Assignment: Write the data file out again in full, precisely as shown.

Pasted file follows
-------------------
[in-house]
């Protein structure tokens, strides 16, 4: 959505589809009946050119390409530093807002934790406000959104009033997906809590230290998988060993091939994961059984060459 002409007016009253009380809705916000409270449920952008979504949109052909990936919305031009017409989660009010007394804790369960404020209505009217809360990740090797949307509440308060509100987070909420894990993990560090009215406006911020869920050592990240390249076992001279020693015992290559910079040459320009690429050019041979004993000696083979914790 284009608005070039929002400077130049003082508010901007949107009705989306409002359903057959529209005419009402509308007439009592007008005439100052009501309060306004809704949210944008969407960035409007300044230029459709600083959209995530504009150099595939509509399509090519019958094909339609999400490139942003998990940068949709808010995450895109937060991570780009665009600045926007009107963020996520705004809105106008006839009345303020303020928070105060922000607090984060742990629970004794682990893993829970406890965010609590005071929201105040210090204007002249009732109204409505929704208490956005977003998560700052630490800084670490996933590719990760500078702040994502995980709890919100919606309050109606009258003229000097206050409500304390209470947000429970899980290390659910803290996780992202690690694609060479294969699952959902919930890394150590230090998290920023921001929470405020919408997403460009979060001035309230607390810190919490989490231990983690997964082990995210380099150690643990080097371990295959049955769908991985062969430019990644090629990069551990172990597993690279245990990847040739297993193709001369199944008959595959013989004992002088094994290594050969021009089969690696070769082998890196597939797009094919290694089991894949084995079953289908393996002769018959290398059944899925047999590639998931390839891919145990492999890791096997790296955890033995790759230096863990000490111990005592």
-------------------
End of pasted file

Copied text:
[in-house]
């Protein structure tokens, strides 16, 4: 959505589809009946050119390409530093807002934790406000959104009033997906809590230290998988060993091939994961059984060459 002409007016009253009380809705916000409270449920952008979504949109052909990936919305031009017409989660009010007394804790369960404020209505009217809360990740090797949307509440308060509100987070909420894990993990560090009215406006911020869920050592990240390249076992001279020693015992290559910079040459320009690429050019041979004993000696083979914790 284009608005070039929002400077130049003082508010901007949107009705989306409002359903057959529209005419009402509308007439009592007008005439100052009501309060306004809704949210944008969407960035409007300044230029459709600083959209995530504009150099595939509509399509090519019958094909339609999400490139942003998990940068949709808010995450895109937060991570780009665009600045926007009107963020996520705004809105106008006839009345303020303020928070105060922000607090984060742990629970004794682990893993829970406890965010609590005071929201105040210090204007002249009732109204409505929704208490956005977003998560700052630490800084670490996933590719990760500078702040994502995980709890919100919606309050109606009258003229000097206050409500304390209470947000429970899980290390659910803290996780992202690690694609060479294969699952959902919930890394150590230090998290920023921001929470405020919408997403460009979060001035309230607390810190919490989490231990983690997964082990995210380099150690643990080097371990295959049955769908991985062969430019990644090629990069551990172990597993690279245990990847040739297993193709001369199944008959595959013989004992002088094994290594050969021009089969690696070769082998890196597939797009094919290694089991894949084995079953289908393996002769018959290398059944899925047999590639998931390839891919145990492999890791096997790296955890033995790759230096863990000490111990005592």